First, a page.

Forgiving yourself is an extremely valuable tool on your journey to being the best version of yourself. This goes hand in hand with personal accountability for your portion of responsibility in whatever situation you’re dealing with. True healing takes admitting at least your part in whatever is happening while also recognizing the other person’s part, and remembering that none of us are perfect. As a mindful leader, it is part of your duty to pay attention and be aware of each side of the story as much as you can. Sometimes it takes a little time and inner work to get there, but with practice, you can get there almost instantaneously if you focus. Let’s explore how forgiving yourself will ultimately make you a much stronger, wiser, and more patient and understanding individual.
One of the first things to realize is that many of us tend to beat up on ourselves about what we’ve done wrong for much longer than is necessary, which creates an inner environment that opens you up to people taking advantage of you because they know they can do whatever they want, but you’ll take the blame and responsibility for it... because that’s just the good-hearted type of person that you are. Having said that, this gives you all the more reason to develop a healthy and appropriate length of time to process your portion of responsibility rather than moving into martyr mode.
Your inner critic can be very noisy and – quite frankly – a nuisance until you practice mindfulness and self-awareness and recognize that this is all just part of being human. None of us are perfect, and keeping this in mind allows you to forgive yourself as well as others much more quickly. Love yourself despite your mistakes, and keep them in perspective by taking a bird’s eye view of the whole situation rather than just the piece of it that you feel is your fault. Remember that the best thing you can do for yourself is learn from the experience and move on. Dwelling in guilt, shame, and fear is actually unhealthy and detrimental to your effectiveness as a person, the message you have to share, as well as eating away at your sense of self-worth, so why make life more difficult for yourself through this kind of subconscious self-programming?
On that note, let’s take a look at a few things you can do to help you forgive yourself and move on to solutions and lessons learned, that way you have the tools to handle things in a more constructive way later, as well as being unlikely to make the same mistake again.
Elements of Self-Forgiveness to Keep in Mind
· In order to make the most of your self-forgiveness, it’s a good idea to begin from a place of calm and peace, preferably where you remember that you are (and deserve to be – we all do) loved unconditionally. Whether this unconditional love comes from yourself, your spirit or inner being, or an individual that is close to you, tap into that feeling of being loved unconditionally. This is the foundation.
· Next, remember your strength and positive attributes or traits. Are you patient? Understanding? Wise? Practical? This could be anything that you love about yourself and can remember demonstrating at some point or another in a life situation. These are things you know to be true and can be confident in, which in turn will make it easier to admit fault that is actually yours, forgive yourself, and move on.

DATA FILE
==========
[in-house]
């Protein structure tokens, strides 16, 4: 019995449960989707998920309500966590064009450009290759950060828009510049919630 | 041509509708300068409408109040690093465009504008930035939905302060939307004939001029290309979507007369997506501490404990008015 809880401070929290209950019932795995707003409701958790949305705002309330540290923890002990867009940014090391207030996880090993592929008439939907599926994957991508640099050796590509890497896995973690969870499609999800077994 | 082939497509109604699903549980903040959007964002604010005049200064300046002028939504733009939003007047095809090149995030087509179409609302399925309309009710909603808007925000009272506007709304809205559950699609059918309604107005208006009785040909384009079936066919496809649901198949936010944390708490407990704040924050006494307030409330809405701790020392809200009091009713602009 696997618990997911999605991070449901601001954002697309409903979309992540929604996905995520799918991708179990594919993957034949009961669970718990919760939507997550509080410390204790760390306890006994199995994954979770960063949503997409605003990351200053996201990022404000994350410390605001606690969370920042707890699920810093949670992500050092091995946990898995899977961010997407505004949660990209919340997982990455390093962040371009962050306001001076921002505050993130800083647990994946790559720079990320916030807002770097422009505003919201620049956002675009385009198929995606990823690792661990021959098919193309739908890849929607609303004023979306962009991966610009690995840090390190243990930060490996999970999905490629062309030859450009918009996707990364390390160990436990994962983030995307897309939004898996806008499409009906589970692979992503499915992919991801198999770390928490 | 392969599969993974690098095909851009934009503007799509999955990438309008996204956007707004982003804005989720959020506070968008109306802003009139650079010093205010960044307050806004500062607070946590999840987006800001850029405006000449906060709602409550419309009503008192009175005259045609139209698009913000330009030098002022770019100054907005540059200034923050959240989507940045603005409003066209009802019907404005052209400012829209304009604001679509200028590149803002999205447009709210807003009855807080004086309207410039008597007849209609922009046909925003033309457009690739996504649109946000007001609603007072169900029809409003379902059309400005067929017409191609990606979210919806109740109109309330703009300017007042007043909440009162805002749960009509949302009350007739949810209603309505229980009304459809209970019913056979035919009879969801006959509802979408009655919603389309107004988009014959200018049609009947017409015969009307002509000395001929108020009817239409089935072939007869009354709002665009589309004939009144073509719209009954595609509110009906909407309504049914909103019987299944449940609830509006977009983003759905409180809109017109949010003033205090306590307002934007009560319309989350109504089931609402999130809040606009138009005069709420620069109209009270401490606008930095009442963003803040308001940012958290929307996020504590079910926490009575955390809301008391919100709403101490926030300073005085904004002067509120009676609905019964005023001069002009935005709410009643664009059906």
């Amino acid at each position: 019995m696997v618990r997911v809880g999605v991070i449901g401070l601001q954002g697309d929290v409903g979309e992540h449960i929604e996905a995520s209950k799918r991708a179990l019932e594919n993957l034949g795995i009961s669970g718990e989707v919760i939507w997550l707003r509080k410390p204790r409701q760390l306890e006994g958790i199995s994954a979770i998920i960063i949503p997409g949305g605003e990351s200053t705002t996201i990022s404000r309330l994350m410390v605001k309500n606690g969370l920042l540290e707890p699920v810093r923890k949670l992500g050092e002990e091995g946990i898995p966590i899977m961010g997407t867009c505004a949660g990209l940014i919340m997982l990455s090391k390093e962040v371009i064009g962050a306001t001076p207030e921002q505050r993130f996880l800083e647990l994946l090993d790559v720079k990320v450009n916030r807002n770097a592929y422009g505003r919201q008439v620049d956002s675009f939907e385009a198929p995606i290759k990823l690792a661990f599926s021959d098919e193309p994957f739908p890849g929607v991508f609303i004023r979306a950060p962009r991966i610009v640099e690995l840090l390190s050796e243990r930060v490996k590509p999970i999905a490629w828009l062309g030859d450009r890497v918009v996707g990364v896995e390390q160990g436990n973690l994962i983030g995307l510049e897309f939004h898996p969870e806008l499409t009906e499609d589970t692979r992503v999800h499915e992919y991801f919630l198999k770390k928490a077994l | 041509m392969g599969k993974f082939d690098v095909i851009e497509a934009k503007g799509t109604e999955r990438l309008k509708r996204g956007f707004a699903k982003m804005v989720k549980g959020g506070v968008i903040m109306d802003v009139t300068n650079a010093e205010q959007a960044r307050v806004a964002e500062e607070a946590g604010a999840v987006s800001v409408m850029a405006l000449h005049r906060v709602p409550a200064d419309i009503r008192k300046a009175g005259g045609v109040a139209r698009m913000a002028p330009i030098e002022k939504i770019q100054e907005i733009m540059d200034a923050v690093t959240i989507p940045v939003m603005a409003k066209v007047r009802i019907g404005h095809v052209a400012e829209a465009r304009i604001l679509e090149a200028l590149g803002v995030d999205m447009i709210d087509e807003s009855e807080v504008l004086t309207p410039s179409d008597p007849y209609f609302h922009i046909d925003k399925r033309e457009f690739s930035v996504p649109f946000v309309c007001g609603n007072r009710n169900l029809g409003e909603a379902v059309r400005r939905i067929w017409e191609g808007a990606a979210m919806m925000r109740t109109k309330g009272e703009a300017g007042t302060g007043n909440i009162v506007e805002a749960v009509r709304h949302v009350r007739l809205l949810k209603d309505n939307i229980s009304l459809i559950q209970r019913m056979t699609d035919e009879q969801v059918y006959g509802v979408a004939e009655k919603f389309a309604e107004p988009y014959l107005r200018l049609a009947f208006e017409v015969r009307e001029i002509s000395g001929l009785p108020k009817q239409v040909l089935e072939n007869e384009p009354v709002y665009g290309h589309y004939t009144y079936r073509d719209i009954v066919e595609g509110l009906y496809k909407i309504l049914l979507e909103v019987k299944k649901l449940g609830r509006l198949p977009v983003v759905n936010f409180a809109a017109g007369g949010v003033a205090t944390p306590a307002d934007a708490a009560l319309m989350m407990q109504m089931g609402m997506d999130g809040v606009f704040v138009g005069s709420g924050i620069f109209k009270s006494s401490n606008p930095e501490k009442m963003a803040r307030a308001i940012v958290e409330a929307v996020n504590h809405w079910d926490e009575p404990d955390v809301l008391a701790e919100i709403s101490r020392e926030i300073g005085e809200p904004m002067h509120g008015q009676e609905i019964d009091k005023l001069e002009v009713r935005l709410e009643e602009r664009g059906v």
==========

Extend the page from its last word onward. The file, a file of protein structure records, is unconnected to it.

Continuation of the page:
· Remember to look at the situation in context and take full responsibility for whatever it is that you need to forgive yourself for. If it was a simple mistake involving your skills, then there’s no need to beat yourself up over it. Simply learn from the mistake, correct it if you can, and do better next time. If it was a moral conflict, make sure that you feel appropriate guilt and shame, but no more. Nursing these feelings can open you up to all kinds of problems later on, so don’t prolong the healing process unnecessarily.
· Pay close attention to the parts of your experience that are especially painful, as this is where deeper healing takes place. Look at what happened and feel the pain and guilt, but imagine yourself shining a loving light onto it and realizing that, without doing this, you are much more likely to get stuck in the negative cycle of beating yourself up over it.
· Take responsibility for your part in things and acknowledge the aspects of the situation that you aren’t responsible for. Then consider what you’ve done already to try to rectify the situation, and do anything else that you feel you must in order to mend fences. If you’ve already done everything in your power, then the rest is outside of your control and there’s no point in dwelling on it more. At that point, it’s senseless and does more harm than good. If there’s more that you can do, then do it – not only for the other person involved, but also for yourself. Knowing you’ve done everything you could will help you to learn from the experience and move on.
· That brings me to the idea of learning everything you can from the situation and then releasing it. Letting go of trying to control the outcome of the situation will allow you to move on and do better the next time you’re faced with a similar situation.